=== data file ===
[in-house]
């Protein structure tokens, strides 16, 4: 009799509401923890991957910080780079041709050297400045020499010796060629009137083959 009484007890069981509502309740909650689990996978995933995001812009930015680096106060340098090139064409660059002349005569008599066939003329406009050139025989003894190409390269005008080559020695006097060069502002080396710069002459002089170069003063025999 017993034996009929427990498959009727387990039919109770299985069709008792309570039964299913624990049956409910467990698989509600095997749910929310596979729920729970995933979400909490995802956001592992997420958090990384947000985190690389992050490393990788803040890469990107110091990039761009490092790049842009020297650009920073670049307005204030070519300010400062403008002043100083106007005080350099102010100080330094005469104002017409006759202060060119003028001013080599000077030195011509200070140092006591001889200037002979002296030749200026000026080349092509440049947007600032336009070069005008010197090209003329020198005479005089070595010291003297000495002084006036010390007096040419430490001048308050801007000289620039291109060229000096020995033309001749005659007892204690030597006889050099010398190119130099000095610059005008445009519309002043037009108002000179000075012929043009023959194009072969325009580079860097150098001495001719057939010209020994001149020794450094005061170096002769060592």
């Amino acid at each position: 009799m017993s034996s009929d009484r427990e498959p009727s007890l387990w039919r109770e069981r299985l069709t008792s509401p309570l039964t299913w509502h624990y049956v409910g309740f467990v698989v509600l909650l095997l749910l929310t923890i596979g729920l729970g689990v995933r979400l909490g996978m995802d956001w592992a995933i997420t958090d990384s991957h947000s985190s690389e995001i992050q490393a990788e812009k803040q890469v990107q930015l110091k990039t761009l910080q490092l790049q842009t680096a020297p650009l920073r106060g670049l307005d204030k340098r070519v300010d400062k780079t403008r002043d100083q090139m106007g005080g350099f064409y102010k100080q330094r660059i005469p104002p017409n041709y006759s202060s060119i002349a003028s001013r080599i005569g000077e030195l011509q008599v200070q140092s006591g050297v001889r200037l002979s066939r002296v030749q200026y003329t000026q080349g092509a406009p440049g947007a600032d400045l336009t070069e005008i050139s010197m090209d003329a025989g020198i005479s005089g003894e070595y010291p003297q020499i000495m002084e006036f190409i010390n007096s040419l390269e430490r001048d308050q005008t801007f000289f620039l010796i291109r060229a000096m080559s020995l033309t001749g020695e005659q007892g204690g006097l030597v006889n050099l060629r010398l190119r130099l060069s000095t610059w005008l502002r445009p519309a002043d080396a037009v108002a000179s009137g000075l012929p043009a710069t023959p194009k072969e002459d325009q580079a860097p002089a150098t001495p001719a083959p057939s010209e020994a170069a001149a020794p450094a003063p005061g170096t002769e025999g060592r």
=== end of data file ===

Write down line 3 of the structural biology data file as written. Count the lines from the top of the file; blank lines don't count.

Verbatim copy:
């Amino acid at each position: 009799m017993s034996s009929d009484r427990e498959p009727s007890l387990w039919r109770e069981r299985l069709t008792s509401p309570l039964t299913w509502h624990y049956v409910g309740f467990v698989v509600l909650l095997l749910l929310t923890i596979g729920l729970g689990v995933r979400l909490g996978m995802d956001w592992a995933i997420t958090d990384s991957h947000s985190s690389e995001i992050q490393a990788e812009k803040q890469v990107q930015l110091k990039t761009l910080q490092l790049q842009t680096a020297p650009l920073r106060g670049l307005d204030k340098r070519v300010d400062k780079t403008r002043d100083q090139m106007g005080g350099f064409y102010k100080q330094r660059i005469p104002p017409n041709y006759s202060s060119i002349a003028s001013r080599i005569g000077e030195l011509q008599v200070q140092s006591g050297v001889r200037l002979s066939r002296v030749q200026y003329t000026q080349g092509a406009p440049g947007a600032d400045l336009t070069e005008i050139s010197m090209d003329a025989g020198i005479s005089g003894e070595y010291p003297q020499i000495m002084e006036f190409i010390n007096s040419l390269e430490r001048d308050q005008t801007f000289f620039l010796i291109r060229a000096m080559s020995l033309t001749g020695e005659q007892g204690g006097l030597v006889n050099l060629r010398l190119r130099l060069s000095t610059w005008l502002r445009p519309a002043d080396a037009v108002a000179s009137g000075l012929p043009a710069t023959p194009k072969e002459d325009q580079a860097p002089a150098t001495p001719a083959p057939s010209e020994a170069a001149a020794p450094a003063p005061g170096t002769e025999g060592r």